Your iPhone will soon get Apple's answer to Google Lens

Apple Live Text Google Lens
(Image credit: Apple)

Google Lens has slowly become one of the most useful augmented reality apps around, so Apple has decided build its own rival into iOS 15.

At WWDC 2021, Apple announced that 'Live Text' and 'Visual Look Up' will be coming to the iPhone's camera and Photos app as part of iOS 15. And both are direct rivals to Google Lens, which has become an increasingly powerful way to search the real world through your smartphone camera on both Android and iOS.

While we've already seen something similar on Android phones, 'Live Text' looks like it'll be a handy way for iPhone users turn copy handwritten or printed text from the real world into digital text. Apple says it's based on 'deep neural networks' that use on-device processing, rather than a cloud-based approach.   

The example Apple showed was notes on an office whiteboard – you'll be able to tap a new icon in the bottom-right corner of the Camera app's viewfinder, then just use Apple's usual text selection gestures (dragging your finger over the text) to copy the handwritten text into an email or the Notes app.

You'll also be to use 'Live Text' on existing photos in your library, although these use cases look slightly less useful. Apple's examples were copying the name and phone number of a restaurant in the background of an old photo, but perhaps some more interesting uses for the tech will materialize when it's out in the real world.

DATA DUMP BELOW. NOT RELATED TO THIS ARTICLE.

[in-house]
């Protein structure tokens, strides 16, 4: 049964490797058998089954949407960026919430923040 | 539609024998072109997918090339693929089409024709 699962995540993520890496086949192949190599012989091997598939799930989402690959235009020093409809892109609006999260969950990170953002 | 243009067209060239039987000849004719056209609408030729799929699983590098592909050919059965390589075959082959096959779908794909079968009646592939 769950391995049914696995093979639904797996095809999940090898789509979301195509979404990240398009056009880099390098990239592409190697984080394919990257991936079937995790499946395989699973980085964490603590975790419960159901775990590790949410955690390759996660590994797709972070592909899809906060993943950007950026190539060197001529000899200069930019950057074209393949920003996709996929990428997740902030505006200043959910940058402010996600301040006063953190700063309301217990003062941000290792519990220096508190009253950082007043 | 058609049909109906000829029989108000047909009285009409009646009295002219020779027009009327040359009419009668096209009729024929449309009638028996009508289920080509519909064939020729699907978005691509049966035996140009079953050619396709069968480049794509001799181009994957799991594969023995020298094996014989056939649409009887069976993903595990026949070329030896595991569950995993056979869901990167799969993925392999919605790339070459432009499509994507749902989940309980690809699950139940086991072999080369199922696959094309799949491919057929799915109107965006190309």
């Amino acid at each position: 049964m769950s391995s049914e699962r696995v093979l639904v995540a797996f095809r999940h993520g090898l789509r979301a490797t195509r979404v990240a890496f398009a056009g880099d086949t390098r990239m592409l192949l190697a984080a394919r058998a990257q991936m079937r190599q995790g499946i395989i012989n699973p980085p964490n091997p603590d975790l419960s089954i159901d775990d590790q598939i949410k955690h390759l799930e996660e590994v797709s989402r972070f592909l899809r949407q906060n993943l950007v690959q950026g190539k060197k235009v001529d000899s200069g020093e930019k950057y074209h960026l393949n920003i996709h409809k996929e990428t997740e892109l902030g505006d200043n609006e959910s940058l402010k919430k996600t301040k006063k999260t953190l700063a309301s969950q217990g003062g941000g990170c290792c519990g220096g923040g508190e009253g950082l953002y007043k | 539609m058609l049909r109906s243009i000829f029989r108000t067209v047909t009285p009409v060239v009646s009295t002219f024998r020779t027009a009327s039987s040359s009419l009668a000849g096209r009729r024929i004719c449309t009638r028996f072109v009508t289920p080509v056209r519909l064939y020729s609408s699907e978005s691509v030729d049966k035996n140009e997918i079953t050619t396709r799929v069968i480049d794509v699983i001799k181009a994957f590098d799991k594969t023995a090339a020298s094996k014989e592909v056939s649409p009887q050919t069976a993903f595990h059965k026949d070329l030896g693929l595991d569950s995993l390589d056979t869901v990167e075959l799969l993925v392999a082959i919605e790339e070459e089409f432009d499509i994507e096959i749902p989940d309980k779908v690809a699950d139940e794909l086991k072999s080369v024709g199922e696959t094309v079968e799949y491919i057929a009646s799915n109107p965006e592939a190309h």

Apple's 'Live Text' is naturally a lot more limited than Google Lens, given the latter has been out since 2017. Right now, Apple says it only understands seven languages (English, Chinese, French, Italian, German, Spanish, Portuguese), which pails in comparison by Google Lens' ability to translate words into over 100 languages.

This means one of Google Lens' more useful tricks – live translating restaurant menus or signs when you're traveling – won't quite be matched by Apple's 'Live Text' right now. But it's a useful new trick for Apple's Camera app all the same and works across all types of photos, including screenshots and photos on the web.

Apple Visual Look Up Google Lens rival

(Image credit: Apple)

Searching the real world

In a similar vein, Apple's new 'Visual Look Up' is another direct challenge to some of the main features of Google Lens.

While it wasn't shown in great depth during WWDC 2021, the feature will apparently let you automatically look up information in your photos, like the breed of a dog or the type of flower you snapped.

According to Apple, this will work for books, art, nature, pets and landmarks, although exactly how exhaustive its knowledge is remains to be seen. It'll certainly be tricky for it to compete with Google on this front, given the mountains of data the search giant is able to glean from its other services.

But while this feature will probably be a little limited initially, it seems likely that this move is related to augmented reality and, perhaps ultimately, the rumored Apple Glasses. Automatically identifying visual information, like landmarks, is likely to be an important component of any smart glasses, so 'Visual Look Up' could be considered another important step towards some Apple face furniture.

'Visual Look Up' will apparently also work across iPhone, iPad and Mac, so it'll be baked into whatever Apple device you're using, as long as it's updated to the latest software. You can expect the full release of iOS 15 to arrive in around mid-September.

Mark Wilson
Senior news editor

Mark is TechRadar's Senior news editor. Having worked in tech journalism for a ludicrous 17 years, Mark is now attempting to break the world record for the number of camera bags hoarded by one person. He was previously Cameras Editor at both TechRadar and Trusted Reviews, Acting editor on, as well as Features editor and Reviews editor on Stuff magazine. As a freelancer, he's contributed to titles including The Sunday Times, FourFourTwo and Arena. And in a former life, he also won The Daily Telegraph's Young Sportswriter of the Year. But that was before he discovered the strange joys of getting up at 4am for a photo shoot in London's Square Mile.